Topics in Catalysis

, Volume 52, Issue 3, pp 297–303 | Cite as

Solvent Effects on Fructose Dehydration to 5-Hydroxymethylfurfural in Biphasic Systems Saturated with Inorganic Salts

  • Yuriy Román-Leshkov
  • James A. DumesicEmail author
Original Paper


Furan derivatives, such as 5-hydroxymethylfurfural (HMF), obtained from acid-catalyzed dehydration of carbohydrates, can serve as renewable chemical platforms for the production of fuels and chemical intermediates. Addition of an inorganic salt to concentrated aqueous solutions of fructose (30 wt% fructose on salt free basis) in biphasic systems containing an organic extracting phase improves HMF yields by increasing the partitioning of HMF into the extracting phase, as measured by the partition coefficient, R, equal to the concentration of HMF in the organic phase normalized by the concentration in the aqueous phase. We have studied the impact of solvent choice on HMF yield using primary and secondary alcohols, ketones, and cyclic ethers in the C3–C6 range as extracting solvents in biphasic systems saturated with NaCl. Biphasic systems containing C4 solvents generated the highest HMF yields within each solvent class. Tetrahydrofuran demonstrated the best combination of high HMF selectivity (83%) and high extracting power (R = 7.1) at 423 K. The presence of NaCl provided the additional benefit of creating biphasic systems using solvents that are completely miscible with water in the absence of salt. We have also studied the impact of different salts on HMF yield in systems using 1-butanol as the extracting solvent. Na+ and K+ showed the best combination of extracting power and HMF selectivity of the monovalent and divalent chloride salts tested. Changing the anion of the salt from Cl to Br resulted in R-values and HMF selectivity values resembling the non-salt system, while changing to the SO4 2− divalent species generated a high R-value (8.1), but a low HMF selectivity value (71%).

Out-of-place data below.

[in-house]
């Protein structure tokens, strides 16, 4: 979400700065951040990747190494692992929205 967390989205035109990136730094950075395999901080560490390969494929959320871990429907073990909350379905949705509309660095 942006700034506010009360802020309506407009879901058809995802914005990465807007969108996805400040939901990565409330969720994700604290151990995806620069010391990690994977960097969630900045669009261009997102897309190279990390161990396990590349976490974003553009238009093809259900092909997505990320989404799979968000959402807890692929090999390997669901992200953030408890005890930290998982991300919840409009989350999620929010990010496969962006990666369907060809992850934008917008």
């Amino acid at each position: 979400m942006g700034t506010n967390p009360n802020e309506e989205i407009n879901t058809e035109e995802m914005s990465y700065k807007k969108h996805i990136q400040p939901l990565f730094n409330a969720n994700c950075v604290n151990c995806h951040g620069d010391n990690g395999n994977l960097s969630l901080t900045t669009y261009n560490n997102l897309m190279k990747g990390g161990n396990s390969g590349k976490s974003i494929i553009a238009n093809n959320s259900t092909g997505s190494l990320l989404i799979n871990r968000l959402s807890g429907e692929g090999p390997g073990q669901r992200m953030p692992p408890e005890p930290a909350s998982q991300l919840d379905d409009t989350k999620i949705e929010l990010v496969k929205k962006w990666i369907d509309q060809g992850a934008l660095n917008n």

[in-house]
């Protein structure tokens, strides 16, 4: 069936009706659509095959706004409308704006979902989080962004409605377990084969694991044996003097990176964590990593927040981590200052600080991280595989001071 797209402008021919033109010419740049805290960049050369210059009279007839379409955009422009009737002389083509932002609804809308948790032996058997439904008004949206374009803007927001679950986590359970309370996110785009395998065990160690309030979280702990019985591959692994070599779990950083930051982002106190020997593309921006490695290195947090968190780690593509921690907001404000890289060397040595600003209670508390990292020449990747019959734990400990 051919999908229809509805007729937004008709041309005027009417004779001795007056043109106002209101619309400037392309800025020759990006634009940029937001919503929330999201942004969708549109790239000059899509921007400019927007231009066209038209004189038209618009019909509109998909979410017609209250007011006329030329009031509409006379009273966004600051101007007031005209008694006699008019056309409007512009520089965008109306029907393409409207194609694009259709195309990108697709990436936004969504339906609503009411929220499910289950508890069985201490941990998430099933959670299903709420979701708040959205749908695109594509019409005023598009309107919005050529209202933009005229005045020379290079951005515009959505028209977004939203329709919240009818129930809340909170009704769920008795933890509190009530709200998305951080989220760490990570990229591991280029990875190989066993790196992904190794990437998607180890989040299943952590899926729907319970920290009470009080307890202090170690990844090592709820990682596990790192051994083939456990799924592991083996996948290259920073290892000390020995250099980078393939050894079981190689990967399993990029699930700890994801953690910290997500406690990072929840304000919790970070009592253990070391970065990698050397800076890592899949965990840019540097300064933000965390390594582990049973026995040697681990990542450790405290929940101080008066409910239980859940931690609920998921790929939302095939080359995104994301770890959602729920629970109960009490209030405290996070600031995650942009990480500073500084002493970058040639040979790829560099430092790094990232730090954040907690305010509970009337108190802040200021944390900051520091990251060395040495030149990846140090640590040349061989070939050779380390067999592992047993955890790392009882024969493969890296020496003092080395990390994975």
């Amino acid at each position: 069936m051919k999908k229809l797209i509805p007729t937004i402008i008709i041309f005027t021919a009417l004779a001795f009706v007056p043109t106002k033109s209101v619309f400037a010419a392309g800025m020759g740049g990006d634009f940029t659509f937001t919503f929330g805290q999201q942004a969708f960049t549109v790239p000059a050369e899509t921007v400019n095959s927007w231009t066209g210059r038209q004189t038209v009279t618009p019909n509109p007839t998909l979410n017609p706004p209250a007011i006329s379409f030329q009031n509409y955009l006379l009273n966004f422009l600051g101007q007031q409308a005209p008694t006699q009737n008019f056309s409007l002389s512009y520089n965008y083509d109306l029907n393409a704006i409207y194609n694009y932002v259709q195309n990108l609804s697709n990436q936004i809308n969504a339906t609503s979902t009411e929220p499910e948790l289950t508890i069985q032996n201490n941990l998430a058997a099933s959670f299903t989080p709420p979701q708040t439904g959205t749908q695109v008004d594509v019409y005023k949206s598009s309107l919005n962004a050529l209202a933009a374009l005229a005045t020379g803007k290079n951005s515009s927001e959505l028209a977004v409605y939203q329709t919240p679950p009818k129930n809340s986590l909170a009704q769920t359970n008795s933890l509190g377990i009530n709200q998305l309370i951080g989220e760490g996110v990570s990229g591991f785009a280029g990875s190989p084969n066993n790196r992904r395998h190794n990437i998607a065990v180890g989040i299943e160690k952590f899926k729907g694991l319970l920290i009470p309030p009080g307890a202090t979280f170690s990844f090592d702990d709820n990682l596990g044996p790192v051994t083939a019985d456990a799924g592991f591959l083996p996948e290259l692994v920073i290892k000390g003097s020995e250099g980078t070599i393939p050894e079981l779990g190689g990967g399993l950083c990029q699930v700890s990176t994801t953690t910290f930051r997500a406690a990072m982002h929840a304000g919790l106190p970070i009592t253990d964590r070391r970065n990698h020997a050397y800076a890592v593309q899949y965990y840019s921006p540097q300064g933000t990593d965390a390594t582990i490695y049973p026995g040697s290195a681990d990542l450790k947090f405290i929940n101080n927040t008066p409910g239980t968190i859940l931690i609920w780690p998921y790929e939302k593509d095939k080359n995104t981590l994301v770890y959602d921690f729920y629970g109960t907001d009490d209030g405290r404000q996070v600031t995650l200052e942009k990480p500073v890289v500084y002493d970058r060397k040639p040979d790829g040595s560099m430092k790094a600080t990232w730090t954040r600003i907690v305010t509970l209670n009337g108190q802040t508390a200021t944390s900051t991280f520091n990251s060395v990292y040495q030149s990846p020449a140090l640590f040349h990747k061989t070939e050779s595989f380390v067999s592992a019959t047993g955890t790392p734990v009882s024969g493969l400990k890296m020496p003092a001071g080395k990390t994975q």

HMF Solvent Acid catalysis Biphasic Fructose 



This work was supported by the National Science Foundation Chemical and Transport Systems Division of the Directorate for Engineering, the Great Lakes Bioenergy Research Center (GLBRC), and Virent Energy Systems.


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Copyright information

© Springer Science+Business Media, LLC 2009

Authors and Affiliations

  1. 1.Department of Chemical and Biological EngineeringUniversity of Wisconsin-MadisonMadisonUSA

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